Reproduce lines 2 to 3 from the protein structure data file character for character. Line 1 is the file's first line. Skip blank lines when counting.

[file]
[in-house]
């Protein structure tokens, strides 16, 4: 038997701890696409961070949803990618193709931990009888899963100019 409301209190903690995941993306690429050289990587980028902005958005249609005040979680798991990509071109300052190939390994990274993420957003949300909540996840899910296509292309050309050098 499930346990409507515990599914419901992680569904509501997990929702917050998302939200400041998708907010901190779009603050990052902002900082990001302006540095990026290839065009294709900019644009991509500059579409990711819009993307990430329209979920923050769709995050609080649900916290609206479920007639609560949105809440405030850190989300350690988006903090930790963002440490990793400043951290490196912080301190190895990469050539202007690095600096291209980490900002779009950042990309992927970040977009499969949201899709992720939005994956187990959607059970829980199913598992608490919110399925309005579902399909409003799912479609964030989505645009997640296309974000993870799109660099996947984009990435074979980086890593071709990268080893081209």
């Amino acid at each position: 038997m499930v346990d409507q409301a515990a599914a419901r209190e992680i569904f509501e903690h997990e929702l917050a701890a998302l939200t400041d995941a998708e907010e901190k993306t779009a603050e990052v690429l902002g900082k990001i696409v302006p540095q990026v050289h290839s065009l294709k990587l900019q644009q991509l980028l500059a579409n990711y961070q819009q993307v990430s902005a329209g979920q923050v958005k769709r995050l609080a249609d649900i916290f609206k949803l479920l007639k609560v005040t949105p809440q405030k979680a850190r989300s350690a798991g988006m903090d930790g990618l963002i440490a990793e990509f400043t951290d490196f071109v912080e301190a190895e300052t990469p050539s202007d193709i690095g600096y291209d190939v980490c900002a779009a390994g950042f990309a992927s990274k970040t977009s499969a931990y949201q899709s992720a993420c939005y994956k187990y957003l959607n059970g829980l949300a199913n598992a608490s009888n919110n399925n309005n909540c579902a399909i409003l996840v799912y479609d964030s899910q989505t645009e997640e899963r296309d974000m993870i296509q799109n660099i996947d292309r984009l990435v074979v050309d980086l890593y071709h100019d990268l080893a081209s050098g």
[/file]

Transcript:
């Protein structure tokens, strides 16, 4: 038997701890696409961070949803990618193709931990009888899963100019 409301209190903690995941993306690429050289990587980028902005958005249609005040979680798991990509071109300052190939390994990274993420957003949300909540996840899910296509292309050309050098 499930346990409507515990599914419901992680569904509501997990929702917050998302939200400041998708907010901190779009603050990052902002900082990001302006540095990026290839065009294709900019644009991509500059579409990711819009993307990430329209979920923050769709995050609080649900916290609206479920007639609560949105809440405030850190989300350690988006903090930790963002440490990793400043951290490196912080301190190895990469050539202007690095600096291209980490900002779009950042990309992927970040977009499969949201899709992720939005994956187990959607059970829980199913598992608490919110399925309005579902399909409003799912479609964030989505645009997640296309974000993870799109660099996947984009990435074979980086890593071709990268080893081209």
């Amino acid at each position: 038997m499930v346990d409507q409301a515990a599914a419901r209190e992680i569904f509501e903690h997990e929702l917050a701890a998302l939200t400041d995941a998708e907010e901190k993306t779009a603050e990052v690429l902002g900082k990001i696409v302006p540095q990026v050289h290839s065009l294709k990587l900019q644009q991509l980028l500059a579409n990711y961070q819009q993307v990430s902005a329209g979920q923050v958005k769709r995050l609080a249609d649900i916290f609206k949803l479920l007639k609560v005040t949105p809440q405030k979680a850190r989300s350690a798991g988006m903090d930790g990618l963002i440490a990793e990509f400043t951290d490196f071109v912080e301190a190895e300052t990469p050539s202007d193709i690095g600096y291209d190939v980490c900002a779009a390994g950042f990309a992927s990274k970040t977009s499969a931990y949201q899709s992720a993420c939005y994956k187990y957003l959607n059970g829980l949300a199913n598992a608490s009888n919110n399925n309005n909540c579902a399909i409003l996840v799912y479609d964030s899910q989505t645009e997640e899963r296309d974000m993870i296509q799109n660099i996947d292309r984009l990435v074979v050309d980086l890593y071709h100019d990268l080893a081209s050098g």